Woodland elects new select board member amid town government dysfunction

3 months ago

WOODLAND, Maine – Woodland residents elected a new select board member Monday hoping to end a recent period of dysfunctional town government.

Voters elected resident Matthew Cole to fill the remaining term of Harold Tardy, the former board chairperson who resigned in September. Tardy was elected to a three-year term in March but stepped down due to health concerns.

Cole received 205 votes while another resident, Lisa Milliard, received 116 votes. Cole’s term will end in March 2026.

Cole’s election follows weeks of conflict between board members Kathy Ouellette and Thomas Drew that has halted town government. Last month, Drew did not show up to the select board’s November meeting for unspecified reasons, prompting its cancellation. Drew’s absence also canceled the board’s September meeting. He and Ouellette had disagreed over how to properly reschedule their Sept. 19 meeting.

Drew’s term will end in March 2024, while Ouellette’s term ends in March 2025.

Cole said he wants to help the town establish more transparency between elected officials and residents and make the town’s government more functional.

“Enough is enough with the fighting and bickering. I’m ready to work with Kathy and Tom on what needs to be done. Let’s move this town forward,” Cole said.

A Washburn native, Cole lives in Woodland with his wife, Joanna Cole, and their children attend Woodland Consolidated School. He teaches in the building construction program at Northern Maine Community College in Presque Isle and volunteers for several local organizations, including the Loring Air Museum in Limestone and Washburn Boy Scout Troop 177.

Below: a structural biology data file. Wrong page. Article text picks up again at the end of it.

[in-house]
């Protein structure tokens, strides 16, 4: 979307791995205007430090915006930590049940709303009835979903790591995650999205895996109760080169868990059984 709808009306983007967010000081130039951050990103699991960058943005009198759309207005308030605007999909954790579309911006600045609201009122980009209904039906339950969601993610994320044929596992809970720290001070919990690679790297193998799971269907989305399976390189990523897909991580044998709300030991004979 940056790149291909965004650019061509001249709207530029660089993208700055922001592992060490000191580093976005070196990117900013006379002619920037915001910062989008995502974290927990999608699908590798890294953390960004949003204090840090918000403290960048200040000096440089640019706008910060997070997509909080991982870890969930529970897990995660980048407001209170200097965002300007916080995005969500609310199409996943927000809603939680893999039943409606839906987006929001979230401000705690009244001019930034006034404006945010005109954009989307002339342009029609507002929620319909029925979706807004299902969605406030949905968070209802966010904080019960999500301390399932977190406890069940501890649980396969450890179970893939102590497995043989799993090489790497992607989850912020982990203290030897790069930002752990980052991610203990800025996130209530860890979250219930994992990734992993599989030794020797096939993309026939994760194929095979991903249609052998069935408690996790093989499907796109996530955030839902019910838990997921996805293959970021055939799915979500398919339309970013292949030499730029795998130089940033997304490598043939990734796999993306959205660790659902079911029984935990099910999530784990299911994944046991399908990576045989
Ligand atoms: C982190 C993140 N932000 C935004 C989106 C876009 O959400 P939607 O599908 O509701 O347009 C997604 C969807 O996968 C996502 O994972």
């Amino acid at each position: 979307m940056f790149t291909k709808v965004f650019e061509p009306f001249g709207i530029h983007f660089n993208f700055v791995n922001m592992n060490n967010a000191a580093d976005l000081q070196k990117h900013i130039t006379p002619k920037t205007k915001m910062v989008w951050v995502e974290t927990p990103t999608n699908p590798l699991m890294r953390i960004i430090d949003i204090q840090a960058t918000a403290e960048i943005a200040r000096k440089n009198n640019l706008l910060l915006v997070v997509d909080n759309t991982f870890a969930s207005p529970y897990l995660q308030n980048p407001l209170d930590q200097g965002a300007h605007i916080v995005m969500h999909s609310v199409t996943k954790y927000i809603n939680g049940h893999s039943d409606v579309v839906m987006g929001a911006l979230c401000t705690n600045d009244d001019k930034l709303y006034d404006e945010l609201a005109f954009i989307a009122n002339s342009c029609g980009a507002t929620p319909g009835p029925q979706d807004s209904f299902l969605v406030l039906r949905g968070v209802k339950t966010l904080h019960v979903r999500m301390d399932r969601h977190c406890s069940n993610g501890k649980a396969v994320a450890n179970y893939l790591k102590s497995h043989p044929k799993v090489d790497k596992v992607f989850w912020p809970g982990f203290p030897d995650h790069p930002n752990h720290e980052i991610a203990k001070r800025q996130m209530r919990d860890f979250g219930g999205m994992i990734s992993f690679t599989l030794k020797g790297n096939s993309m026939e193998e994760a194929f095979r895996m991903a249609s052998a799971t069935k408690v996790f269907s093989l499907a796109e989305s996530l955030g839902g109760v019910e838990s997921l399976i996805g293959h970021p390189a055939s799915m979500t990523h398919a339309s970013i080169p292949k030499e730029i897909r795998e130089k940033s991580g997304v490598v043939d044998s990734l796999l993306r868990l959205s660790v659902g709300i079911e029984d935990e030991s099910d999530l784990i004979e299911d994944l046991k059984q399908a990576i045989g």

Ouellette called Cole a “well-rounded” and “respected” community member who is well versed on town issues from attending most select board meetings through the years.

“I think things will be more cohesive with a full board,” Ouellette said. “We need to get back to business for the town.”

Drew said he did not attend the scheduled November board meeting because he disagreed with opening up meetings to what he considered “civil matters,” including complaints from residents about board members.

He said the current climate within town government has created an unhealthy environment within the town, leading to safety concerns for employees and distrust among residents. He called for what he sees as a return to normal town business.

“I would like to think that having a full board would favor the town’s ability to move forward,” Drew said. 

This story was updated to include comments from Cole, Ouellette and Drew.